Tuesday, December 24, 2013

Fading Heritage: Changing Trends, Old Is No Longor Gold

By Falguni Reddy | Hyderabad

From its royal collection of vintage beauties to its 100-year-old Assembly building, Hyderabad's aging heritage is fast fading into oblivion.

The AP State Legislative Assembly, arguably the second most instantly recognizable structure in the city after Charminar, has turned a 100 this year. And, as a part of its centenary celebrations the government has given this pearl of architectural magnificance a pernicious present perched on piers which threatens to pry the very essence of the city's heritage from it 'The Hyderabad Metro Rail'.
Its coaches crafted with care in South Korea, at the governments behest, will soon dwarf the monuments imposing white edifice by roaring on rails around 12 meters above the ground. The worlds largest elevated metro rail project,the brainchild of a visionary governments attempt to redefine the city's transportation system, will also render the architectural relic out of sight. This vision also illustrates the severely myopic approach of the government towards the preservation of the city's heritage as it has not been factored in,in the ambitious Rs 16,000 crore project.

According to historians and records,the Mahboobia Town Hall, as it was earlier known,was built by public subscription so as to pay homage to the sixth Nizam Mir Mahboob Ali Khan on his 40th birthday. While work began in 1905, the Nizam would not live to the see its splendor as he died in 1911 aged 45.

It was the nobles in general and Diwan Bahadur Ramgopal in particular, who was the initiator of the subscription. He was an industrialist and philanthropist. All ranks including Paigahs, Umrah-e-Uzzam and general nobility who donated for the cause. There was fixed nazar (gift) for each house of nobility.

That the building, which once found itself in the well kept lawns and gardens of Bagh-e-Aam, literally Public Gardens, is not in the list of protected heritage buildings is a shame, he says. That these politicos moving in and out of the whitewashed corridors of power have done little,if anything at all, to persuade the authorities for the assembly complex preservation is a tale of apathy. However,the Majlis-e-Ittehadul Muslimeen with a view to protect various structures of heritage and religious significance on metro rail corridor II, which slices a good part of the Old City, had suggested realignment.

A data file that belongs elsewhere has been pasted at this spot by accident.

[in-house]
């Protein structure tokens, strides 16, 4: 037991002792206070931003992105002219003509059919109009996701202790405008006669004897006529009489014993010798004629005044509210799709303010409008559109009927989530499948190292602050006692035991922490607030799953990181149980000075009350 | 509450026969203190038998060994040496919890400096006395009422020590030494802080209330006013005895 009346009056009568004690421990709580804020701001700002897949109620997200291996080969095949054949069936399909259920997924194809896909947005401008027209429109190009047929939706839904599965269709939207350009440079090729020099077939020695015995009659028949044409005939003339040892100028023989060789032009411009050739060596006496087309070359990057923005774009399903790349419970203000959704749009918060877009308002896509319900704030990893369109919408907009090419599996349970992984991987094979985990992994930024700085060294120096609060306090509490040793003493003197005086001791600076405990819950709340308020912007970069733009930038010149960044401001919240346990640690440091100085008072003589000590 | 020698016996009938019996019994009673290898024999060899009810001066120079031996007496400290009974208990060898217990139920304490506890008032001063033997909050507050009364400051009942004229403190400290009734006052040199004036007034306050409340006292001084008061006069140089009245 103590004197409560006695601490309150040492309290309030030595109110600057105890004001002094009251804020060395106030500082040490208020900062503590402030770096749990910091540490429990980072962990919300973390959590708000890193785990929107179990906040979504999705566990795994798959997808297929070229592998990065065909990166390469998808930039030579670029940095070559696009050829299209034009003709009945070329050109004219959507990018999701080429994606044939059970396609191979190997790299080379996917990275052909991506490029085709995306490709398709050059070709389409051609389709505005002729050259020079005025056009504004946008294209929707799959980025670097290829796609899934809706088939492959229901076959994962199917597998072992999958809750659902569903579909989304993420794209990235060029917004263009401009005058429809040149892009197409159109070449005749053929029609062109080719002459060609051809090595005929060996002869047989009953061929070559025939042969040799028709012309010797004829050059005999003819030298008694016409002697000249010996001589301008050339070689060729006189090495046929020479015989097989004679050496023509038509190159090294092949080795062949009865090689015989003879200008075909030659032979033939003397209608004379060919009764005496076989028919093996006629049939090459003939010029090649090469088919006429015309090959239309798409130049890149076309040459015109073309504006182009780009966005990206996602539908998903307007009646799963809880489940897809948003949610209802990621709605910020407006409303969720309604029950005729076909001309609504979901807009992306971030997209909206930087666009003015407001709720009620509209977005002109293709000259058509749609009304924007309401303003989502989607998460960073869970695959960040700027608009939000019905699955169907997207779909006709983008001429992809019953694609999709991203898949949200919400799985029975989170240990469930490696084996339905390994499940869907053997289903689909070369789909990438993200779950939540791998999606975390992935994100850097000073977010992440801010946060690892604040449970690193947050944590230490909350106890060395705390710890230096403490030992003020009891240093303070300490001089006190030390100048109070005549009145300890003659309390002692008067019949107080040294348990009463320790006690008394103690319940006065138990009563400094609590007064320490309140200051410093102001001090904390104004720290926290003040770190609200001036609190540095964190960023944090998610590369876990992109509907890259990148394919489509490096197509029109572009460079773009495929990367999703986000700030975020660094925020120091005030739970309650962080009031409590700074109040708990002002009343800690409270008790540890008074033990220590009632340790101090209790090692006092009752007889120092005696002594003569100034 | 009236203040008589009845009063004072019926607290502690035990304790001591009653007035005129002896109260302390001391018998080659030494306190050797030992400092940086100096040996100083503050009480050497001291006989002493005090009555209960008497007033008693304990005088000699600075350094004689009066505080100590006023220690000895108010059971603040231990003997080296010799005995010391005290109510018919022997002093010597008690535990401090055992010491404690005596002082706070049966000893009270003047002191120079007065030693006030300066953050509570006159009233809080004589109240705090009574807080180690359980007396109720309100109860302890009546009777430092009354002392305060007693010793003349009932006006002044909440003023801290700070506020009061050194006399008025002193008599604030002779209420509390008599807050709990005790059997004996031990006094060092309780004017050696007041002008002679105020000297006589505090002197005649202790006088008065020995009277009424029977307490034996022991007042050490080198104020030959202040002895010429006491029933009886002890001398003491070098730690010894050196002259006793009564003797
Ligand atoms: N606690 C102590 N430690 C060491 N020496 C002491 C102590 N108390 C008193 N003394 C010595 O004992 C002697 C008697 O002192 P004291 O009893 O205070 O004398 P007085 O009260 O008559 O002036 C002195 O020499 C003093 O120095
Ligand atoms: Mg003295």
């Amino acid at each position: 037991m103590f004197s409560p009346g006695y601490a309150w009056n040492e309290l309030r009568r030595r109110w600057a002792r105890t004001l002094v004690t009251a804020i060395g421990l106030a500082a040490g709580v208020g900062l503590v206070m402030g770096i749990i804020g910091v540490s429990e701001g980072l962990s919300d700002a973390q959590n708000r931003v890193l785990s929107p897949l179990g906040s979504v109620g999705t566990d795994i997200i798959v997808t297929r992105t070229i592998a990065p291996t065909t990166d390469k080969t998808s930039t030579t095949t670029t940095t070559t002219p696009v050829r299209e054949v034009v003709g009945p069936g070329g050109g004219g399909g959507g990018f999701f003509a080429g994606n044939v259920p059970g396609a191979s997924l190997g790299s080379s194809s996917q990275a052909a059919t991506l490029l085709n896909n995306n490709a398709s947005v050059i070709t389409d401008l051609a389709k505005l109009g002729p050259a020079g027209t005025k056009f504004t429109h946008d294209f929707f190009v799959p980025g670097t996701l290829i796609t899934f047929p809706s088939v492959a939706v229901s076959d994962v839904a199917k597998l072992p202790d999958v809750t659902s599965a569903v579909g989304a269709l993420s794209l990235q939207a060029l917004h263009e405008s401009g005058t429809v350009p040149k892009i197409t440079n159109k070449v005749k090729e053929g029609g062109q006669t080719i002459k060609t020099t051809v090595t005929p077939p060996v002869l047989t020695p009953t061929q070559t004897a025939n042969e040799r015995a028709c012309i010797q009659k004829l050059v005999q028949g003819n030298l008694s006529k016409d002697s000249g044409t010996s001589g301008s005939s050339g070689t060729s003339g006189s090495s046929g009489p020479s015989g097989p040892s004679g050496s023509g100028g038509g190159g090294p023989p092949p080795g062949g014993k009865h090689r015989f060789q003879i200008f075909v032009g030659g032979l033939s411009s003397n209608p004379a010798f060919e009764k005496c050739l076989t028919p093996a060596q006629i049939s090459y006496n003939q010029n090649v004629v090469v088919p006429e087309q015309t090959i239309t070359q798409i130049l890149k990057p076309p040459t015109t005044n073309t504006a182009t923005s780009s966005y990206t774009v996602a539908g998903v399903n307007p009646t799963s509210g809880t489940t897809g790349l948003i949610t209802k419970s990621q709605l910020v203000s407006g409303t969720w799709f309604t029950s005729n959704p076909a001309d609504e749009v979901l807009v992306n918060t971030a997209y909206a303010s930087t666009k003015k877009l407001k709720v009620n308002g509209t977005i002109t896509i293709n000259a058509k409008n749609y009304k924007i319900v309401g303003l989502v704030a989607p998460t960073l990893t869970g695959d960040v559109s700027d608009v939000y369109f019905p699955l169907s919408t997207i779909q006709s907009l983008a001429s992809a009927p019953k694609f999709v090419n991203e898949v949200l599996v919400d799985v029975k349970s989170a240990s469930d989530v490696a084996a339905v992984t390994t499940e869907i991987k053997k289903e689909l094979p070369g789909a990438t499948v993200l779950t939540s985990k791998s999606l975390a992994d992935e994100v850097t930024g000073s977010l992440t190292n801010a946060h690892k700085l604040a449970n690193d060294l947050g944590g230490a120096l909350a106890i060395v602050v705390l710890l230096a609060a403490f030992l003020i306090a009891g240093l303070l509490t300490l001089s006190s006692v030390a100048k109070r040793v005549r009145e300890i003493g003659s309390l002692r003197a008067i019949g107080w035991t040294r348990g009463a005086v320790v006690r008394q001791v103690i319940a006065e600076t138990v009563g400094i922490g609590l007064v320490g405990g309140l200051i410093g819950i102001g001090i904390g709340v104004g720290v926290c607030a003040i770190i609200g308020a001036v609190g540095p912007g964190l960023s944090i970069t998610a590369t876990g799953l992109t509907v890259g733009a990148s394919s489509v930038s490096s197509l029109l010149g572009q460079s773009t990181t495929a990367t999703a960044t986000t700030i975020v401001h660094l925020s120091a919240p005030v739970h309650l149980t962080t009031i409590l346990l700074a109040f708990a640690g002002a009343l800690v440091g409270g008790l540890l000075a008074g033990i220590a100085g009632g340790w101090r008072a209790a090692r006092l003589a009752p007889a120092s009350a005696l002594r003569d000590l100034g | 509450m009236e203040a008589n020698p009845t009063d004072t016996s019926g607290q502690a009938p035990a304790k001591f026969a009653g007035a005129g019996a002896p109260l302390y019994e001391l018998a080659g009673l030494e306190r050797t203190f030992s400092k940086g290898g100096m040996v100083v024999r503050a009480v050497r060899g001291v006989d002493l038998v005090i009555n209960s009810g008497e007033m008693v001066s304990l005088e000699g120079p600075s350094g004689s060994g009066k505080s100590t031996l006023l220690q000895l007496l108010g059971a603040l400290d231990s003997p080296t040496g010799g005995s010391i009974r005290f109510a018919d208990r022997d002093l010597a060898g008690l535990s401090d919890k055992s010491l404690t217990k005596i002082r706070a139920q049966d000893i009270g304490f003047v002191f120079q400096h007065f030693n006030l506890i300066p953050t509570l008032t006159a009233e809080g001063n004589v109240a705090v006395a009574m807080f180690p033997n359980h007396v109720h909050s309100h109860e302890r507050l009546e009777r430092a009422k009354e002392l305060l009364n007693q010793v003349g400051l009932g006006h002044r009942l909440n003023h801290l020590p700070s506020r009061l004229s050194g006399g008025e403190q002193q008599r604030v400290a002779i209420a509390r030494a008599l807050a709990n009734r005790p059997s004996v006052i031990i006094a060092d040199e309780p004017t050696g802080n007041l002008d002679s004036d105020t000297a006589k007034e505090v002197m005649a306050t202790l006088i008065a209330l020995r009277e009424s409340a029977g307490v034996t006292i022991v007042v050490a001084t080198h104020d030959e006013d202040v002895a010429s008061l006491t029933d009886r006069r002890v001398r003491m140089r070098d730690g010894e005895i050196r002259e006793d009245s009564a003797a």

The HCC and other activists had recommended that the metro rail go underground at all heritage precincts but all pleas fell on deaf ears.Metro and government officials said that underground tunnels would pose a security threat, laments former Heritage Conservation Committee Member Sajjad Shahid. He asks a poignant question: when metro rails in other cities such as Bengaluru have gone underground at Vidhana Soudha, the seat of power in Karnataka,then what possible threat could the AP State Assembly have .

Others such as noted conservation architect Sanjay Torvi say that the government should have thrown open the old town hall, which is now in the custody of the department of protocol, to the citizenry. It is unfortunate that there are no centenary celebrations and that the populace does not get to see the heritage relic where policies and rules which govern them are made. There are many old and new pictures of this building available which should have been put on display, he says. He too points out that several letters written to the department of Municipal Administration and Urban Development and even Hyderabad Metro Rail urging for protection of the heritage precincts have been ignored.

Apart from making many changes inside, the department of protocol made the cardinal sin of coating the exterior of the building with enamel paint which harms the structure. They should have used white lime-mortar preparation, Torvi says.

Those who treasure the city's heritage point out that there are dozens of buildings,though unlisted,should be protected. They cite Ibrahim Bagh,popularly known as Le Palais Royale, a popular wedding venue, which once served as the Secuderabad Arts and Science College as an example. The Deccan House,where the once young prices Azam Jah and Moazzam Jah received military train, in the Secuderabad Cantonment area and Seetharamachandra Swamy Devasthanam in Shamsabad and Laxman Bagh, a striking temple complex on Gachibowli road, now in the hands of prominent city based industrialists, are cases in point.
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